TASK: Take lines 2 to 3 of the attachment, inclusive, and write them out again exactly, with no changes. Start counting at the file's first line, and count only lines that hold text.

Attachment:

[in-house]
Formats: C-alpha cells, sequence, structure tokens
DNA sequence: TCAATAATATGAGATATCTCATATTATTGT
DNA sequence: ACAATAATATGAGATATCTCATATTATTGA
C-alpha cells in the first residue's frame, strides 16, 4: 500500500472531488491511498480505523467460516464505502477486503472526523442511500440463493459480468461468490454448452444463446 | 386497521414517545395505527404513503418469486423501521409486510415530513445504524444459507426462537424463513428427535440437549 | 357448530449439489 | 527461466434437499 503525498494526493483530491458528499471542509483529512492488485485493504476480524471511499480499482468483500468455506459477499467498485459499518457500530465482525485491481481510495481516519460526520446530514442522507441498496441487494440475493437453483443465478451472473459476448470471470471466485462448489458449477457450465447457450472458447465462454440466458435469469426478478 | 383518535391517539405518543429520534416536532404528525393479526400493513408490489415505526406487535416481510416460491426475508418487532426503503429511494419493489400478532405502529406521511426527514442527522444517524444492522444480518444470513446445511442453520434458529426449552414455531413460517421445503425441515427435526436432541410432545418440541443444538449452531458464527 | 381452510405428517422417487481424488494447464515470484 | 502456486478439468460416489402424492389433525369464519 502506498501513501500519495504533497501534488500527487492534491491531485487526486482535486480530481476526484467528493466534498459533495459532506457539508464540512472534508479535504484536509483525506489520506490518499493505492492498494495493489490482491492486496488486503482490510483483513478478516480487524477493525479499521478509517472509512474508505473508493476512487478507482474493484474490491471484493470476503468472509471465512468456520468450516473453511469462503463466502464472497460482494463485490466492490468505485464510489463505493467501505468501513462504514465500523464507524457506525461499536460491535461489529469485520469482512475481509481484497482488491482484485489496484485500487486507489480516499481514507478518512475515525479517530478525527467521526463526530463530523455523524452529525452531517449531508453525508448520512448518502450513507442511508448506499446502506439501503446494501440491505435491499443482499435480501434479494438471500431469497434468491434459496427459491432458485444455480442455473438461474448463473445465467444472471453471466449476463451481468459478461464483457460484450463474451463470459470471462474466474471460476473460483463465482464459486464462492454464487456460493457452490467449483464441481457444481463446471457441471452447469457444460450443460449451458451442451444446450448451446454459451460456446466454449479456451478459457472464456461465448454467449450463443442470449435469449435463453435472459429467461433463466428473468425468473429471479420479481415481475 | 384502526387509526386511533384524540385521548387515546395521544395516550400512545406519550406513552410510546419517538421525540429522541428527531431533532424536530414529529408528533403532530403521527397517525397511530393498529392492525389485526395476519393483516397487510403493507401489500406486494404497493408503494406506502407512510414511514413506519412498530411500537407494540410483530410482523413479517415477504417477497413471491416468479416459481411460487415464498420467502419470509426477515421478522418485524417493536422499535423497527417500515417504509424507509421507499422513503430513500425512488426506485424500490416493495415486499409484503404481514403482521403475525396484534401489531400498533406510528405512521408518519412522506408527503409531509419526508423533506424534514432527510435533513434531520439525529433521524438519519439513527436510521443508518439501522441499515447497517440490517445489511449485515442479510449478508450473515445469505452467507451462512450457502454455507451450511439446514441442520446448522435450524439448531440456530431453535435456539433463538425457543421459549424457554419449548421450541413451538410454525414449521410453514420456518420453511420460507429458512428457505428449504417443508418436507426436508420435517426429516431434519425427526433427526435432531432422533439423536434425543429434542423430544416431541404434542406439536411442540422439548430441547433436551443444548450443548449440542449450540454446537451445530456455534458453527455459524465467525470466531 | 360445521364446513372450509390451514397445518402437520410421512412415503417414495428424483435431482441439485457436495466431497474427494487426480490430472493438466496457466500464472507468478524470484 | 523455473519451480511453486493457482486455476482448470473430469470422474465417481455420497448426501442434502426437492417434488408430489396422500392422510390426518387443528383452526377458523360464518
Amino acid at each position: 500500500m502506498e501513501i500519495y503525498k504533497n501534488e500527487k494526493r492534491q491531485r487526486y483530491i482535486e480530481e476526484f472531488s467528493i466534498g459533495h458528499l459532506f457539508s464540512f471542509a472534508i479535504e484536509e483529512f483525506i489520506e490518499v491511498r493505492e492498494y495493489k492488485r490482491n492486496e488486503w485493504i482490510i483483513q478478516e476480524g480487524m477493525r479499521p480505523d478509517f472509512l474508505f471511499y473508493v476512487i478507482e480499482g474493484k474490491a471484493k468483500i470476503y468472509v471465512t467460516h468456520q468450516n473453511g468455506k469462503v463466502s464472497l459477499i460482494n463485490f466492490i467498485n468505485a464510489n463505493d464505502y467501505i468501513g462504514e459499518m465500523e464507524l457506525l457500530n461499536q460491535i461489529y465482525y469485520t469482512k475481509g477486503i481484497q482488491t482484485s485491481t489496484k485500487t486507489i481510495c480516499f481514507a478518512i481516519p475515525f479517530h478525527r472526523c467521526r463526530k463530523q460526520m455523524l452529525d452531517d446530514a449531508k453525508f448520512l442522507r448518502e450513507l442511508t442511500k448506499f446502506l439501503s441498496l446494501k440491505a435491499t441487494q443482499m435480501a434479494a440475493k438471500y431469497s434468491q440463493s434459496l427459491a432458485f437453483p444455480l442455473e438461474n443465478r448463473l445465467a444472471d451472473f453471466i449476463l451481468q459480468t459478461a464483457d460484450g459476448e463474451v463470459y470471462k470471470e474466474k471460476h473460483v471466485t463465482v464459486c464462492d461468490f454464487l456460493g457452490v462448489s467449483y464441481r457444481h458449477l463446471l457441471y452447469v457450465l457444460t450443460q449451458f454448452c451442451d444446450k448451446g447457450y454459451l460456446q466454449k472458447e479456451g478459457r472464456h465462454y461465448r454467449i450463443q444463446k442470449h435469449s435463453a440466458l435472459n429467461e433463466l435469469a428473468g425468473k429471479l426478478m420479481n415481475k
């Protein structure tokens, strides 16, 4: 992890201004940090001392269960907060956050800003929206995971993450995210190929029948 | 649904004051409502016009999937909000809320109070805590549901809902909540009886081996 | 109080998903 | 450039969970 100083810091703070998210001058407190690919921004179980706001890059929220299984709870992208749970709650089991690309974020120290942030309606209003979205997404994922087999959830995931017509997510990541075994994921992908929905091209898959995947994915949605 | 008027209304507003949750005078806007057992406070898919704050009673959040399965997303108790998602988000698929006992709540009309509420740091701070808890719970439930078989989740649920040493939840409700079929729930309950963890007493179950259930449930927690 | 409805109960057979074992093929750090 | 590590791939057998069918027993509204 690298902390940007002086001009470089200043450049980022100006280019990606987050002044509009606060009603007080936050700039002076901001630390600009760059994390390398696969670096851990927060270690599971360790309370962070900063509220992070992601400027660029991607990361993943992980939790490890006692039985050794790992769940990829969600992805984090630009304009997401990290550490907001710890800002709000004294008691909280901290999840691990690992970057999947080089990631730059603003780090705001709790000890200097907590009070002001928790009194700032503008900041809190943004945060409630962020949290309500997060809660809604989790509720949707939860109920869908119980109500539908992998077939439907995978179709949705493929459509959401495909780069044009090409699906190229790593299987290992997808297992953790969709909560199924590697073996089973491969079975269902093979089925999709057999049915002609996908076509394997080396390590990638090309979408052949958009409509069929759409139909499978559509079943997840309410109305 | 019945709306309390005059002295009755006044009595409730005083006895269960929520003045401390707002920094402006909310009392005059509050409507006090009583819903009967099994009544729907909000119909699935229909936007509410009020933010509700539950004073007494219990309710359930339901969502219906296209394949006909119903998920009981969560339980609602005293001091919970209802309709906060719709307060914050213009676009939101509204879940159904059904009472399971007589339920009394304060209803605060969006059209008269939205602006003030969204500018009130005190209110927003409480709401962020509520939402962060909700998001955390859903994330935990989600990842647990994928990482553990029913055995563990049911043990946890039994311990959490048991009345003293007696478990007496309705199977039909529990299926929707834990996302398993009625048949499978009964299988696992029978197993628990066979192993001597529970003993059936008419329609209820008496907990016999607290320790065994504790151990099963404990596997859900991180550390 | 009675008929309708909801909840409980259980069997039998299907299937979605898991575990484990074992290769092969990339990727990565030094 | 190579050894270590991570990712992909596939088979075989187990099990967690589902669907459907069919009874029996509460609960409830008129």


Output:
Formats: C-alpha cells, sequence, structure tokens
DNA sequence: TCAATAATATGAGATATCTCATATTATTGT